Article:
10 May 2024

Hello! This week on Ask a Teacher, we answer a question from Mohammad about the word "call."


Dear Teacher,

Hi, my name is Mohammad.

I hope this email finds you well. First of all, I'd like to gratefully thank you because of your attempts and commitment.

I'm writing to ask about the word "call." I often face this word in different shapes (call, call in, call for, etc.), and I've understood that it has lots of meaning that is challenging for me.

I [would] appreciate if you let me know the differences between [the] different meaning[s] of this word.

Best regards


Thank you for writing, Mohammad. This is a very good question.

The Merriam-Webster Dictionary lists almost 50 definitions for the word "call". It is, as you say, a challenging word.

We cannot talk about all the meanings of "call," but we have time to look at some of the more common ones.

Note that "call" can be both a noun and a verb. The verb "call" is much more common and has many more meanings.

"Call" is a communication verb. We use it to talk about speaking and writing. One simple meaning might be to contact someone by phone.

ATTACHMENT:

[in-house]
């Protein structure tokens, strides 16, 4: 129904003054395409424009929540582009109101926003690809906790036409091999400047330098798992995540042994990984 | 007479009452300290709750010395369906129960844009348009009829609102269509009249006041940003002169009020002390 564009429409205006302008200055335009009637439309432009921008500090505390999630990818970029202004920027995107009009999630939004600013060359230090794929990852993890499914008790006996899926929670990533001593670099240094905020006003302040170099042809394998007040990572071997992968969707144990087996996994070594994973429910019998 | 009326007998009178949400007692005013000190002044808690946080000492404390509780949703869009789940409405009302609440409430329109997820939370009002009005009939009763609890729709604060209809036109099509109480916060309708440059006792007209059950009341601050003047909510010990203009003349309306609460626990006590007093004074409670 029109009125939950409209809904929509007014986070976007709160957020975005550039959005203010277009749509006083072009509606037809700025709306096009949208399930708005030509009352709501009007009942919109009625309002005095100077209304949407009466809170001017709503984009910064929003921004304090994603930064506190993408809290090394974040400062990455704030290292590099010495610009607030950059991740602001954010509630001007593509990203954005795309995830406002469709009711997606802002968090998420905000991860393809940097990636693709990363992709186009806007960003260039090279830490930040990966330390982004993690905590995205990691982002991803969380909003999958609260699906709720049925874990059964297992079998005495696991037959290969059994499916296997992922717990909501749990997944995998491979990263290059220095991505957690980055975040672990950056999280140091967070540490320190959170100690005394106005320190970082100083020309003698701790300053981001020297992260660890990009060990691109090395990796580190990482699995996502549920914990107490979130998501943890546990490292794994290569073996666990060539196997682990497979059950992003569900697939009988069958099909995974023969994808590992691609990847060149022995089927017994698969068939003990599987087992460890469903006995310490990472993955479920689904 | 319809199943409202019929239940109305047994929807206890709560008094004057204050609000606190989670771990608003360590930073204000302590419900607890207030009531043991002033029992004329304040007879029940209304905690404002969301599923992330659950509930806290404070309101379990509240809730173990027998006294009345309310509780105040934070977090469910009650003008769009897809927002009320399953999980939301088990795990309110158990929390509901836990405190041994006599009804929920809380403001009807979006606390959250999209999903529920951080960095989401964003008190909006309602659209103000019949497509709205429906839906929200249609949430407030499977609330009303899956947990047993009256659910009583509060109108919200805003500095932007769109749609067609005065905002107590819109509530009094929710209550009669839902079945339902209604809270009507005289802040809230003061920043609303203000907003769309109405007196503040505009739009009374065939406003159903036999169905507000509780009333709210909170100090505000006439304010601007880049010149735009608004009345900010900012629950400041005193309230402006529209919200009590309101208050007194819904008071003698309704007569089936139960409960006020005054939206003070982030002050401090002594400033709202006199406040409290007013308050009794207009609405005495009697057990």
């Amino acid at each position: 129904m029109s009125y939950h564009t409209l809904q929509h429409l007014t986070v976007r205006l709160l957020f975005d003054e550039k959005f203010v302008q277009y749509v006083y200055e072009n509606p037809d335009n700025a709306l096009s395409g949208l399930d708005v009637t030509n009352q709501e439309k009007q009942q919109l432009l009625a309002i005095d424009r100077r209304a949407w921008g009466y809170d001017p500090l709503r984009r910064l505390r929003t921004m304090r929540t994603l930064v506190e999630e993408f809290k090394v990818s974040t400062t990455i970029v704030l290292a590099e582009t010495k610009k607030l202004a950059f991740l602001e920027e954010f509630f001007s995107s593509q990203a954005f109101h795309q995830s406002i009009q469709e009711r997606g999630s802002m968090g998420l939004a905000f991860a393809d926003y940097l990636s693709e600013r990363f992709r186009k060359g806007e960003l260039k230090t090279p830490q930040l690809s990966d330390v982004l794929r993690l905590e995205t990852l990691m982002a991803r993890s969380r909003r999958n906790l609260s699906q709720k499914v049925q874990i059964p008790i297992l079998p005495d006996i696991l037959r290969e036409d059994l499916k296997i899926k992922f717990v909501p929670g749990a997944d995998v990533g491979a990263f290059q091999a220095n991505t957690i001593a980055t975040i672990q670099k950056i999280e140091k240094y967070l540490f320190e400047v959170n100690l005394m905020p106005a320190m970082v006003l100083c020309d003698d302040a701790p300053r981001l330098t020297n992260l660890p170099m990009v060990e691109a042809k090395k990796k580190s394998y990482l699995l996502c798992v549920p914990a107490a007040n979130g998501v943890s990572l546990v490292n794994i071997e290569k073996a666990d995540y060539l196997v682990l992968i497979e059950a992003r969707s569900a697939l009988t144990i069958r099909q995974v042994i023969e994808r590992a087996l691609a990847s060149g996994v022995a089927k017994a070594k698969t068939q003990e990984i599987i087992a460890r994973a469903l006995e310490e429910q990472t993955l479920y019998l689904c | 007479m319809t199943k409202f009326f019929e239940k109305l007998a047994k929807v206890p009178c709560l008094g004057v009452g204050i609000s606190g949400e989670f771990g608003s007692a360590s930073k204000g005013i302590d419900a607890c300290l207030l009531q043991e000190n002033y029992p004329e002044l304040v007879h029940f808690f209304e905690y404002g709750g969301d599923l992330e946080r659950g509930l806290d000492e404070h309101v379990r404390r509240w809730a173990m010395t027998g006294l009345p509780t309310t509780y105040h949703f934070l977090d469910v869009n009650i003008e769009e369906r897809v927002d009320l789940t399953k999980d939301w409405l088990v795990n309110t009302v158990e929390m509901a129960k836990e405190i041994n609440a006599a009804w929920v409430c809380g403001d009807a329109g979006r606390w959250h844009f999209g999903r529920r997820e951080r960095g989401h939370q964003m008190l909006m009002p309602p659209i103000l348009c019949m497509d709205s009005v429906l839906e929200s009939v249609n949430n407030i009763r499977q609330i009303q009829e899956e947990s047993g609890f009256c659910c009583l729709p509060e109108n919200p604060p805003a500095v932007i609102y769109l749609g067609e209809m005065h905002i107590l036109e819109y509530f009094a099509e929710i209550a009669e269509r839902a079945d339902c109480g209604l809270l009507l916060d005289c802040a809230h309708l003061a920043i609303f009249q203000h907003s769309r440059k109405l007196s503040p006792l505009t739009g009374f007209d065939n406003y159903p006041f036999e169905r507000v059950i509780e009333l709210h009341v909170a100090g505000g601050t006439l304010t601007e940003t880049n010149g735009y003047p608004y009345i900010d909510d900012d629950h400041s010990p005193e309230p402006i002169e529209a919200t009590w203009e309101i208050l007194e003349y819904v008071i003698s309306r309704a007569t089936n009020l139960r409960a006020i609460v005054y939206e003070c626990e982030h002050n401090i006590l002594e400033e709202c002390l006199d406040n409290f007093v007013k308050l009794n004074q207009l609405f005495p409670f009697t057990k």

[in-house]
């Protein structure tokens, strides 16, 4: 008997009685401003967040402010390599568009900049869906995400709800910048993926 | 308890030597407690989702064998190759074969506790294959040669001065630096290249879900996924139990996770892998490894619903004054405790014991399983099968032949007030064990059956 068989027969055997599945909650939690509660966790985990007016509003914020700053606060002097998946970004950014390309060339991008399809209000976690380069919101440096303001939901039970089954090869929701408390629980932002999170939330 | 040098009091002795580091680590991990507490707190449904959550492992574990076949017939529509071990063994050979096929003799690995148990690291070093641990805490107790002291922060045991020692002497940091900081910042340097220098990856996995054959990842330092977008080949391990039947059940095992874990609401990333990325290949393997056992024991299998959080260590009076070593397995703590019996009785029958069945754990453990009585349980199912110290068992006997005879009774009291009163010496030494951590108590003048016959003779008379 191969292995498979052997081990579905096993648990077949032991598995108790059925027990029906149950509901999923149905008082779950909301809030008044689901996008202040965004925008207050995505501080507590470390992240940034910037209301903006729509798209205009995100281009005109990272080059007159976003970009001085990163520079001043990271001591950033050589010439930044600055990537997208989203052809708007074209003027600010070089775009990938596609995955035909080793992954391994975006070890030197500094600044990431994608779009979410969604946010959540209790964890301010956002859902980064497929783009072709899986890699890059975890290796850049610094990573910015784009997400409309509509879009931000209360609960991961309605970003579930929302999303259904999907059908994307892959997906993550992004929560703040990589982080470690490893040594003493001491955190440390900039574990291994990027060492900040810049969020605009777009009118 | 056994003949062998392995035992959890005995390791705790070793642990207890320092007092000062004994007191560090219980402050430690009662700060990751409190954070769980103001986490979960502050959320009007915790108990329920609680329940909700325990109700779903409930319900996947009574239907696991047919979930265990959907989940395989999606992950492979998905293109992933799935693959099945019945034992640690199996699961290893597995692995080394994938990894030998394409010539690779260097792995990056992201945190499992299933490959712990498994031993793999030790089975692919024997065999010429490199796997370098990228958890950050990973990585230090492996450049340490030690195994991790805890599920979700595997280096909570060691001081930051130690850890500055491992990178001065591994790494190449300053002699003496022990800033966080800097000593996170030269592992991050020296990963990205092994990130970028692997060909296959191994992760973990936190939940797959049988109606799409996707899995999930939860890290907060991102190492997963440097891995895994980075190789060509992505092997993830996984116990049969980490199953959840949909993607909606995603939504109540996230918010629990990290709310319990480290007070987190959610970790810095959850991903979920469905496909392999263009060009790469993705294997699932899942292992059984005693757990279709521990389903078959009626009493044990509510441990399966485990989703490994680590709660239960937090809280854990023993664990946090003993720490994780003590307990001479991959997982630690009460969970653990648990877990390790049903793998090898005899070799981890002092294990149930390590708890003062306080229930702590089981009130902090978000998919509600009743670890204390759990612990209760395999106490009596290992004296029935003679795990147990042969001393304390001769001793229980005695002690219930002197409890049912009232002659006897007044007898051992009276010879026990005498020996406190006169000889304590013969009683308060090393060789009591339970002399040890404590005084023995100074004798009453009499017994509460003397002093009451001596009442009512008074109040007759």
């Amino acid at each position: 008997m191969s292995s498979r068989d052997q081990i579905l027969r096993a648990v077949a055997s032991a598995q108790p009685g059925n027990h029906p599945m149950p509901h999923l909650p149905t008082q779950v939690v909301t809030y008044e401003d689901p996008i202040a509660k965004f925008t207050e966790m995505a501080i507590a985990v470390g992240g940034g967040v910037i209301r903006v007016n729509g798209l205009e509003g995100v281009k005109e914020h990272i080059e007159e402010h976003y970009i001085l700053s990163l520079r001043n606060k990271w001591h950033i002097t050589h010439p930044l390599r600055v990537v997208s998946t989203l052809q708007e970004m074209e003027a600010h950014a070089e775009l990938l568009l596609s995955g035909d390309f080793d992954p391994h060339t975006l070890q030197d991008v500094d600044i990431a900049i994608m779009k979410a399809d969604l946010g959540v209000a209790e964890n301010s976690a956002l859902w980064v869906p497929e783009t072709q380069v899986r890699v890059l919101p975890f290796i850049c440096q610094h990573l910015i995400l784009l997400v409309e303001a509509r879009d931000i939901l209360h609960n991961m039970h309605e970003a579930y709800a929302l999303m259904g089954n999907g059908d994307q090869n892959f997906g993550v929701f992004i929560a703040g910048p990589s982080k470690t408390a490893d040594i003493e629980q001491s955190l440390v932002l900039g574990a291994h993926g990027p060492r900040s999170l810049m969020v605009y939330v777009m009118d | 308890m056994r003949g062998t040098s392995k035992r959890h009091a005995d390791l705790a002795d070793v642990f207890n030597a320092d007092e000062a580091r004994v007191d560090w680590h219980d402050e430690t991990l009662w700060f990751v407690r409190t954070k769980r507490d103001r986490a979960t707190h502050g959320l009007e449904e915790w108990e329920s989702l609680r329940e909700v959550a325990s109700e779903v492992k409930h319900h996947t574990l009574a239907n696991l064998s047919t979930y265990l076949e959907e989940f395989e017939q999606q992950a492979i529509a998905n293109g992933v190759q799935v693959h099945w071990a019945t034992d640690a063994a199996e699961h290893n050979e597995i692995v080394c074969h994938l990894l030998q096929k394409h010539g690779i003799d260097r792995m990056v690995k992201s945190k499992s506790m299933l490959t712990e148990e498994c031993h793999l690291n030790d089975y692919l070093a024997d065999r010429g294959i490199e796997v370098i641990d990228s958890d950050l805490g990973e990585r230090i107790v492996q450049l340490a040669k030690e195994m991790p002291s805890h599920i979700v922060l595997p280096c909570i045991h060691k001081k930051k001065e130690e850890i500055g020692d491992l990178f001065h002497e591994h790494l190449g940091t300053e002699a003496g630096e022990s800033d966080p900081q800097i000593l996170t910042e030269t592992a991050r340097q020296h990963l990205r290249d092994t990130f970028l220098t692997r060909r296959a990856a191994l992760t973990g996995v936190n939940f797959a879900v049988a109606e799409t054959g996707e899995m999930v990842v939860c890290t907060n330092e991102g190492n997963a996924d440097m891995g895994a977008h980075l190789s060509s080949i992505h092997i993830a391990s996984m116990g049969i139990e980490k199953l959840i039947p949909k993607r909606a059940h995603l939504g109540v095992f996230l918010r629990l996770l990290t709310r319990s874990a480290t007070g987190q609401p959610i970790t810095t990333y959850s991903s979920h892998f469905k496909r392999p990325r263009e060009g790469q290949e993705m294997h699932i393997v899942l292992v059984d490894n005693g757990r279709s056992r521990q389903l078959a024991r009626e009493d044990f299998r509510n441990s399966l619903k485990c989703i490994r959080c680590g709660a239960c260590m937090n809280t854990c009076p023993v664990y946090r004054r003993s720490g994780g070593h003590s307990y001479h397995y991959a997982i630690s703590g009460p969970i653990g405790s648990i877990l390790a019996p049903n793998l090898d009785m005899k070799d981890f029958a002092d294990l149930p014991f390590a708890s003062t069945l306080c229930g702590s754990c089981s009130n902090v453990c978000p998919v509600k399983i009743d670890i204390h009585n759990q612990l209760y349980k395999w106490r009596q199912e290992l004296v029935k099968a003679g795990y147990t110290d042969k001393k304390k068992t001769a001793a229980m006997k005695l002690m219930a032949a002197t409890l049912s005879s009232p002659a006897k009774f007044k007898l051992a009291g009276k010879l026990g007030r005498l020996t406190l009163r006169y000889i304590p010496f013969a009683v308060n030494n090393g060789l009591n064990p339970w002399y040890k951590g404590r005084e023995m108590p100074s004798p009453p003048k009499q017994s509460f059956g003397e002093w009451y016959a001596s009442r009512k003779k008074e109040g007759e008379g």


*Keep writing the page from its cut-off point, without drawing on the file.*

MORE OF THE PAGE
I need to call my wife.

Call me back later.

We can also use "call" to ask someone to come to us. For example,

There was an accident. Call the police.

It's late. Let's call a taxi.

Very often, "call" describes someone or something. Usually, it is linked to an unpleasant description. For example,

I would not call the man bright.

It's not nice to call people stupid.

We often use "call" in the passive voice when we do not want to say or do not know who is causing the action.

The show has been called long and boring.

Some phrasal verbs also use "call," such as "call for," "call out." These are very common in news writing.

"Call for" means to plan something or demand that something happen.

The organization called for a members' meeting.

This calls for change.

"Call out" means to criticize someone or ask them to explain their actions. For example,

The man was called out for being rude.

The teacher called out the students who were late.

We also use "call" in many expressions such as call in sick, call it a day, call it quits, call into question, and call the shots. But we are out of time now. In other words, we have to call it quits.

We hope this explanation has helped you, Mohammad.

Do you have a question about American English? Send us an email at learningenglish@voanews.com.

And that's Ask a Teacher.

I'm Gena Bennett.

Gena Bennett wrote this lesson for VOA Learning English.


Words in This Story

challenging adj. requiring a lot of effort

call it quitsphrase to agree to stop